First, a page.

Guetzloe said he was amazed.
“There’s what’s moral and what’s right – and what’s the law,” he said. “The law isn’t supposed to be horse shoes. It’s not supposed to be ‘close.’ I had no opportunity to make arrangements for anything.”
He did report to the jail at 11:50 that morning, and was immediately placed into protective custody because of his prominence in the community, and for his own protection.
“One of the booking guys said ‘You are PC,’ and I said, ‘I am not,’ “ Guetzloe recalled with a laugh. “He said, ‘Yes you are.’ I thought he meant politically correct.”
It was one of the few humorous moments he would find in the jail, which he described as being monotonous, tedious and frustrating. He spent hours in a cell with no access to a computer or the Internet, although he could make phone calls and watch television in the medical ward where he was placed.
“I was in a situation where I was isolated from the general (jail) population,” he said. “I was in 1 Bravo, the medical ward, a men only unit with 22 cell areas. We don’t have bars. I was never ‘behind bars.’ The new jail is really almost a state-of-the-art facility.”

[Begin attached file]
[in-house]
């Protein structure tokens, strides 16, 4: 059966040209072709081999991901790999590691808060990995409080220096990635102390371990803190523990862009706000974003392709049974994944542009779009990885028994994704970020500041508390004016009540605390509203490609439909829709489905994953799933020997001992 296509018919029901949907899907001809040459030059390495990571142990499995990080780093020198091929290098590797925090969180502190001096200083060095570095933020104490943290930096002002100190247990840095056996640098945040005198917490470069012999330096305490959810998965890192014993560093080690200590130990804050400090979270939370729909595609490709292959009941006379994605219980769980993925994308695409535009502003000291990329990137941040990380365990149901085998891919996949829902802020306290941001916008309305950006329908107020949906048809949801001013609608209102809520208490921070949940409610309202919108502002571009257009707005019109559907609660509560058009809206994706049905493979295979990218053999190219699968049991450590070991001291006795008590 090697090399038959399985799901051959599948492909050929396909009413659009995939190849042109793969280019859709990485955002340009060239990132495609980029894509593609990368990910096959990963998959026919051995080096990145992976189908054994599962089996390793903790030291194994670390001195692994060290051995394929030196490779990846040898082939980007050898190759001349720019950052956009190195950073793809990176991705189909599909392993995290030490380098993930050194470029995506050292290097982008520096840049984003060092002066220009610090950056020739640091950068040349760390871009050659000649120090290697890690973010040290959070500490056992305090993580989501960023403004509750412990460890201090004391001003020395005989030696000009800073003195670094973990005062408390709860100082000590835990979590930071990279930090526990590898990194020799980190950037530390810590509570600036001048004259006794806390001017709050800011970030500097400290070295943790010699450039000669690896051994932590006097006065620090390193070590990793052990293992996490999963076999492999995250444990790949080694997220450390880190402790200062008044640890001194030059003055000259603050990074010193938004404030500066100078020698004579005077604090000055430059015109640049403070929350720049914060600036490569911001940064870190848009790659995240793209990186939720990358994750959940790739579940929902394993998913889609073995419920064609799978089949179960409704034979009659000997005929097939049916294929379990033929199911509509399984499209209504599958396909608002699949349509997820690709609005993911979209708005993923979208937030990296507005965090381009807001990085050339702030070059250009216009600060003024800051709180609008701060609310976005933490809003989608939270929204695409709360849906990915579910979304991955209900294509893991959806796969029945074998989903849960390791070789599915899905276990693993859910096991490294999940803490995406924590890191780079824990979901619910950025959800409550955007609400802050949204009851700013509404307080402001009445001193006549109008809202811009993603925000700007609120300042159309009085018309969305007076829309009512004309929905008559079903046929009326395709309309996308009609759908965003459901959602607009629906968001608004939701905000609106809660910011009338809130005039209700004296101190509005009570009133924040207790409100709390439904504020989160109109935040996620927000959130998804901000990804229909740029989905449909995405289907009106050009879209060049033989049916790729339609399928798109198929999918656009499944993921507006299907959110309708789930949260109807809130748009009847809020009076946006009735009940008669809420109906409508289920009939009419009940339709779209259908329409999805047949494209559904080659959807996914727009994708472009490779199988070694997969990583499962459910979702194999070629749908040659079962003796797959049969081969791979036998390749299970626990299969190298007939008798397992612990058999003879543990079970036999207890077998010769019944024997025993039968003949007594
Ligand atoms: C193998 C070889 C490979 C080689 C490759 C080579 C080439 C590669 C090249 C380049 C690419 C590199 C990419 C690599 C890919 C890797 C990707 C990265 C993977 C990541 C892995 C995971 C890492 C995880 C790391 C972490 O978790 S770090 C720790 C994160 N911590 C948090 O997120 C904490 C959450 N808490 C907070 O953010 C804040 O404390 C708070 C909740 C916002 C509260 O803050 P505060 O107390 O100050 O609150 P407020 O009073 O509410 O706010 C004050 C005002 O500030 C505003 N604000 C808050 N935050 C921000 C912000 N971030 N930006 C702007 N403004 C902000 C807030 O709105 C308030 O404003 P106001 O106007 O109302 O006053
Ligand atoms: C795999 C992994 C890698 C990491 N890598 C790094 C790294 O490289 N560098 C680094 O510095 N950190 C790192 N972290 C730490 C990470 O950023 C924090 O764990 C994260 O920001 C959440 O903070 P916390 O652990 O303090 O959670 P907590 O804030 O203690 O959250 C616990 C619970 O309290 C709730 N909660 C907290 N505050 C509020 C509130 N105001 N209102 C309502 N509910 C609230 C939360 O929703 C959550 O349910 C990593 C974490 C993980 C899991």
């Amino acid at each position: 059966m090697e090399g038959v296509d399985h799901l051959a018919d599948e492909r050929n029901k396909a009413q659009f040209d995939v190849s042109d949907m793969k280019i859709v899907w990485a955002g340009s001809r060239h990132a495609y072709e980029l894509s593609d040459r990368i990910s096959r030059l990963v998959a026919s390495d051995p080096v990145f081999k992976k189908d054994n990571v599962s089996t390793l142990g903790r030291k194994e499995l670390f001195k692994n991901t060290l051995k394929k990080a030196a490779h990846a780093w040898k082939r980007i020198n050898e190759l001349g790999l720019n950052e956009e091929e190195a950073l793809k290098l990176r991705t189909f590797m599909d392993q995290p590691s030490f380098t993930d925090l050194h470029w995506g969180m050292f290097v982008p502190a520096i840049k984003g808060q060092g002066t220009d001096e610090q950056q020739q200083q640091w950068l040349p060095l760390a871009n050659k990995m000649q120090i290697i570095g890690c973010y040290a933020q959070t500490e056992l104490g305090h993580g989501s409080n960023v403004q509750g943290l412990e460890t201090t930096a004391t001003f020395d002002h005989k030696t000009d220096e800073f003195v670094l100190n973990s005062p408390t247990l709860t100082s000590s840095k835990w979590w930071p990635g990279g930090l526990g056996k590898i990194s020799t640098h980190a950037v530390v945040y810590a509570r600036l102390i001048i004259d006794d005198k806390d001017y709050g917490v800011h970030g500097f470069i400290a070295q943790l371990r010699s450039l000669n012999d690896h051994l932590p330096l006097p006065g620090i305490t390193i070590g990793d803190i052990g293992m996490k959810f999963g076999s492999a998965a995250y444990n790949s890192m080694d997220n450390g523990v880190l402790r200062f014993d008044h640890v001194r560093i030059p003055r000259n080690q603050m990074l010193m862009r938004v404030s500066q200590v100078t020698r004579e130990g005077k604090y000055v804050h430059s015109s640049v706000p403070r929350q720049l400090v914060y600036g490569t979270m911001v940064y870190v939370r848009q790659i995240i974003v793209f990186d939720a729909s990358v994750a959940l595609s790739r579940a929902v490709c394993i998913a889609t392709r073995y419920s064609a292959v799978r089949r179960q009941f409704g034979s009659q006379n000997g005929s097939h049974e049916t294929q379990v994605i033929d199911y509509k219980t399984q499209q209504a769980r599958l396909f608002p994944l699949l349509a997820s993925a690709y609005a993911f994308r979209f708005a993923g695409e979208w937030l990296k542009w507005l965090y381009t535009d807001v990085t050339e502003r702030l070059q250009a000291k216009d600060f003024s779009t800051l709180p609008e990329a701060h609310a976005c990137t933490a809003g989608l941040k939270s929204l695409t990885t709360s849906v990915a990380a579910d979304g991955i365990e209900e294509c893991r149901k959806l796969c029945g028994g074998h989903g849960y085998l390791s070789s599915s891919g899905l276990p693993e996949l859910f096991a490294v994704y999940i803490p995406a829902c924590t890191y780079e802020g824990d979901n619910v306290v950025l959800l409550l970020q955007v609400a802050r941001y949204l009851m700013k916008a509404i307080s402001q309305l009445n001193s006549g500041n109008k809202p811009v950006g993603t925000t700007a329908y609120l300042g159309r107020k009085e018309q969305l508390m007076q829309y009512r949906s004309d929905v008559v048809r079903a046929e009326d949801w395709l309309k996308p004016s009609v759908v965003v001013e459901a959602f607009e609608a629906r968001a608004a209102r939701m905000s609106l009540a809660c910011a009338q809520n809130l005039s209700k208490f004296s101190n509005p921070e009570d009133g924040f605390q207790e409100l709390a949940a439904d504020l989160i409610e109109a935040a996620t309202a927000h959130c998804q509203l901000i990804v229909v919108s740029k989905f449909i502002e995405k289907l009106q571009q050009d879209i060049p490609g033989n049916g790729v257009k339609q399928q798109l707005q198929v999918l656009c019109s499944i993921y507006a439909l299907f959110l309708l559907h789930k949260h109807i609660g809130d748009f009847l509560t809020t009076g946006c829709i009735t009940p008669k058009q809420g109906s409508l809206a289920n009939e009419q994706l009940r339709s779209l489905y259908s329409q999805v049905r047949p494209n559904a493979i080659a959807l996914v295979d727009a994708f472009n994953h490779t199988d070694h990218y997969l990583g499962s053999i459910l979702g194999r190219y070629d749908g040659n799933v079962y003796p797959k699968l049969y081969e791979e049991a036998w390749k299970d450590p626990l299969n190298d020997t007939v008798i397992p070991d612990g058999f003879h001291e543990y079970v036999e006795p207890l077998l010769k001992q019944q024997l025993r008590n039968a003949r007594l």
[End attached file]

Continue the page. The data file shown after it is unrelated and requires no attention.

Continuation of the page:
It was also, he recalled, quite chilly, since the medical ward was kept at a nippy 60 degrees to fight off infections.
Guetzloe said he left the jail with a new sense of appreciation for the corrections officers who supervised him.
“I was very impressed with the corrections officers,” Guetzloe said. “The corrections officers were very respectful and professional – and unanimous in their shock in terms of my being there. The jail is overcrowded. They do have violent prisoners in there. Every one of the corrections officers, to a person, was almost indignant that I was there. They told me it was a tremendous waste of their time to be dealing with someone like me.”
Still, Guetzloe said he didn’t feel like he was singled out for any special treatment.
“The corrections officers treated everyone equally, with professional courtesy,” he said. “I saw no brutality. Quite frankly, some of the inmates are violent, and I saw inmates use swear words on the corrections officers, but there was no reciprocity.”